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Griffiths Says Yemen at Crossroads, Expresses Concern Over Attacks Against Saudi Arabia

Griffiths Says Yemen at Crossroads, Expresses Concern Over Attacks Against Saudi Arabia

Thursday, 16 May, 2019 - 14:00
UN envoy for the Yemen Martin Griffiths (Reuters)
New York- Ali Barada
Yemen remains at the crossroads between war and peace, UN envoy for Yemen Martin Griffiths told the UN Security Council on Wednesday.

He warned that despite Houthi militias’ withdrawal from key ports, the country still faces the threat of a resumption of all-out war.

The envoy addressed the council after the Houthis pulled out of three Red Sea ports in line with a ceasefire deal reached in Stockholm in December.

“Between May 11 and 14, Houthis have undertaken an initial redeployment of forces in the ports of Hodeida, Saleef and Ras Issa, under UN monitoring.”

“My colleague, General Michael Lollesgaard and his team from the UN Mission to Support the Hodeida Agreement were there at each of the three ports to monitor and verify these redeployments.”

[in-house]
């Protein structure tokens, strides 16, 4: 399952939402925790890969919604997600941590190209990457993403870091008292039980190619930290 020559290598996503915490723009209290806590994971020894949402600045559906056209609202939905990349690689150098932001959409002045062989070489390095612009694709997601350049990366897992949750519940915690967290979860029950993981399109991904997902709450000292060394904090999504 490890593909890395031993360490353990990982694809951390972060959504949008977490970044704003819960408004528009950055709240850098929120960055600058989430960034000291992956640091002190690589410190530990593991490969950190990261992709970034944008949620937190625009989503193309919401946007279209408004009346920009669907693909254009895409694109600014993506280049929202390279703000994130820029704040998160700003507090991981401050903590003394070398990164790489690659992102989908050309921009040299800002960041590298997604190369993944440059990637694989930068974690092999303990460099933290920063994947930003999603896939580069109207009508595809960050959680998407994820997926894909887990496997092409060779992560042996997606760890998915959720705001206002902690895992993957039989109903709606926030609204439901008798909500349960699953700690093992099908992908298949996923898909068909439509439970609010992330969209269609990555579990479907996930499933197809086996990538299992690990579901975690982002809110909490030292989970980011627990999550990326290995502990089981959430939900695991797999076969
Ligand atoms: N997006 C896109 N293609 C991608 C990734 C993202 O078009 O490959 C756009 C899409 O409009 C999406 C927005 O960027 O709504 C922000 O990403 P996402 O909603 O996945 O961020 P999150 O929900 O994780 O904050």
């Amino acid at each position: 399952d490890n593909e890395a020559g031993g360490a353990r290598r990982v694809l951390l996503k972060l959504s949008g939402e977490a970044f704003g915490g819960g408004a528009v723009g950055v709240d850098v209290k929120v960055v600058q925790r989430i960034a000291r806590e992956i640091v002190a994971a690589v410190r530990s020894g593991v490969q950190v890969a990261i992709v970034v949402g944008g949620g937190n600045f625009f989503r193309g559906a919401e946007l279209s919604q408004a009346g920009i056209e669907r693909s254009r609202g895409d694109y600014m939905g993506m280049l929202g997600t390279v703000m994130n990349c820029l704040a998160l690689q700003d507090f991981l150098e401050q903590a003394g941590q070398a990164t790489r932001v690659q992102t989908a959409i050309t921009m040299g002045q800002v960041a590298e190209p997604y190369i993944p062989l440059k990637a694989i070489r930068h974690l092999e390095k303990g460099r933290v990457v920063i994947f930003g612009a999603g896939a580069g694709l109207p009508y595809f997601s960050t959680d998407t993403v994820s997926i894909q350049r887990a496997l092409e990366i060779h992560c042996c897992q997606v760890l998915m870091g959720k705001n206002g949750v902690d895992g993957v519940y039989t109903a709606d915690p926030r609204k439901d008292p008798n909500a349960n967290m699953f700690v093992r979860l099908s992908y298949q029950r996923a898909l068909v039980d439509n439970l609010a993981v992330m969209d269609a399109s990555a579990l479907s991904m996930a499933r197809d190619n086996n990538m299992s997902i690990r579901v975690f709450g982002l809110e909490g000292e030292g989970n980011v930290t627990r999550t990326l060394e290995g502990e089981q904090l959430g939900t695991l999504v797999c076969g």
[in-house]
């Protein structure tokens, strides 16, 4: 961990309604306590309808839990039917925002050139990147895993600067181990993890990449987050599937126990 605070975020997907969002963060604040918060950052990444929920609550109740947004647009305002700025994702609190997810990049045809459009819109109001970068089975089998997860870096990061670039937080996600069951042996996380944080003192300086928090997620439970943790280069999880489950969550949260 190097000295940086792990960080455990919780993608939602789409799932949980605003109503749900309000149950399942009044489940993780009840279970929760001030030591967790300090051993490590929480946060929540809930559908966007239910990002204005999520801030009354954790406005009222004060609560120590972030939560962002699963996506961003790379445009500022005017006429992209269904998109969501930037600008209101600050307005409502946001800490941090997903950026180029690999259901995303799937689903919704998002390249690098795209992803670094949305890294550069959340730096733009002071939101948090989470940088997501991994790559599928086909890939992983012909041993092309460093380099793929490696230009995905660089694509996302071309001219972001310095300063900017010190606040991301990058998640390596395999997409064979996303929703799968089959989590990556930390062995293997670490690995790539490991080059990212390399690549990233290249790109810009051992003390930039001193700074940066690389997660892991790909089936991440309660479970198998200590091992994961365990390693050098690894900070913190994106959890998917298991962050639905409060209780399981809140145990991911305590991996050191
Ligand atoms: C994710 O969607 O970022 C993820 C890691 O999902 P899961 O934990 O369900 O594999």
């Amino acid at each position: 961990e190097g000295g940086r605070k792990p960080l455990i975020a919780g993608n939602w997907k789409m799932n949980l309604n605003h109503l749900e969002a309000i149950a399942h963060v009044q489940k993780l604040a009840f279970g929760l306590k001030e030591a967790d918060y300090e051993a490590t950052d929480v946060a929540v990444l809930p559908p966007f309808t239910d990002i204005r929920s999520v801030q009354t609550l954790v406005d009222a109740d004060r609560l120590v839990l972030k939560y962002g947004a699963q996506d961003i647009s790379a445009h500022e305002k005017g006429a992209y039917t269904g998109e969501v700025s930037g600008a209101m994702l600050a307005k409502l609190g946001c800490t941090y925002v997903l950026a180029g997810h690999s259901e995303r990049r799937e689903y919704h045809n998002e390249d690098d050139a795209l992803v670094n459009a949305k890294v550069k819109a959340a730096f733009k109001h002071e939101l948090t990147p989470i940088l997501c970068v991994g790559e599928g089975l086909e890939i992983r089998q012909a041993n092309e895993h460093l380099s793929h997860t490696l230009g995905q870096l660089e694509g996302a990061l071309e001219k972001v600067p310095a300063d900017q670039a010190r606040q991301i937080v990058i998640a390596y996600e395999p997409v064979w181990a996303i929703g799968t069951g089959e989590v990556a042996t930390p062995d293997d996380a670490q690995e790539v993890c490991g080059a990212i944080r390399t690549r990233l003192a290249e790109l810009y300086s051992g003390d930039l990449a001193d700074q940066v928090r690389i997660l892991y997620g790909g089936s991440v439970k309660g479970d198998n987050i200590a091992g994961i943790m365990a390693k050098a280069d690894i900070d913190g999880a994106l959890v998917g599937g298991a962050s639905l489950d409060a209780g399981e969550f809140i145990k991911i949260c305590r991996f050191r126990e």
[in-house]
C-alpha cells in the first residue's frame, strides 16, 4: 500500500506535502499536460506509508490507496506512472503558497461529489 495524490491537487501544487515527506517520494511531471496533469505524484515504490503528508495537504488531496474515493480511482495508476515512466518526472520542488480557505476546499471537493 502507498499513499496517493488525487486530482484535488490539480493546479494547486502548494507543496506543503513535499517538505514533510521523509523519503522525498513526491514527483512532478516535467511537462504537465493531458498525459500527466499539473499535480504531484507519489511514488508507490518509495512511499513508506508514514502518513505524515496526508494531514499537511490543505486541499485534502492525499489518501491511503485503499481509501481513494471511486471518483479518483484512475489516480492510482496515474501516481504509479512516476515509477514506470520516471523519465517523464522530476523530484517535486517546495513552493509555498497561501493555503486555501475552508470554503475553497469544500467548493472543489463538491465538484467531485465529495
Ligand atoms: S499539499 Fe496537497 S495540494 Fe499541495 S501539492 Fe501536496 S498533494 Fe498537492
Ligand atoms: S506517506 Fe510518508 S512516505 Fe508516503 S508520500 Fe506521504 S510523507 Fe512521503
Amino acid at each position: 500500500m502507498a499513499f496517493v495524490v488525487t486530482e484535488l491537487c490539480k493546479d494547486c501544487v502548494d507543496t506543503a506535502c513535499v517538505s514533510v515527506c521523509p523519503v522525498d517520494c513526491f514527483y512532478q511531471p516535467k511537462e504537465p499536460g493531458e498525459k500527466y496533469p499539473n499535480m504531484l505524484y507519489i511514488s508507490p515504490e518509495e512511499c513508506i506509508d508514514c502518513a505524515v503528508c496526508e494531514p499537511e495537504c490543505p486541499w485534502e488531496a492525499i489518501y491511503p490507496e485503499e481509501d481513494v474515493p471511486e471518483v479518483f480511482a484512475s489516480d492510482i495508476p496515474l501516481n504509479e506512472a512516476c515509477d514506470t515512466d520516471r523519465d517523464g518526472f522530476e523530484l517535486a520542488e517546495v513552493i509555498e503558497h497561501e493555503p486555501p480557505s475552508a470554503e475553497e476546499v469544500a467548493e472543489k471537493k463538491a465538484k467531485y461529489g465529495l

He stressed that the Yemeni government is determined to confirm its commitment to the redeployment in accordance with the agreement in its first stage, expressing his gratitude to President Abd-Rabbuh Mansour Hadi.

“It shows their seriousness and commitment to implement what was agreed in Stockholm. And my appreciation goes to them for being the first to redeploy their forces as originally agreed. This is most welcome,” he told the Council.

“We would like the parties to ensure that the momentum that we now begin to see is maintained by implementing subsequent steps of the mutual redeployments, verified and monitored by the parties by ensuring the support that we need in the UN to increase our role in the ports,” he said.

Griffiths warned that if these measures do not go forward, Hodeida Agreement will remain in a precarious situation as seen before.

He urged both parties to agree on an action plan for the next phase of the redeployment process, pointing to Duraihmi District in particular.

Griffiths said there are “signs of hope” but also “alarming signs in recent days” that progress can be threatened.

He pointed to an escalation of violence in Yemen’s southern Dhale province, which had been under the control of forces loyal to the internationally recognized government.

He also expressed serious concern at the news of a drone attack Tuesday on oil facilities in neighboring Saudi Arabia, saying that “we cannot ignore how these developments affect the political process”.

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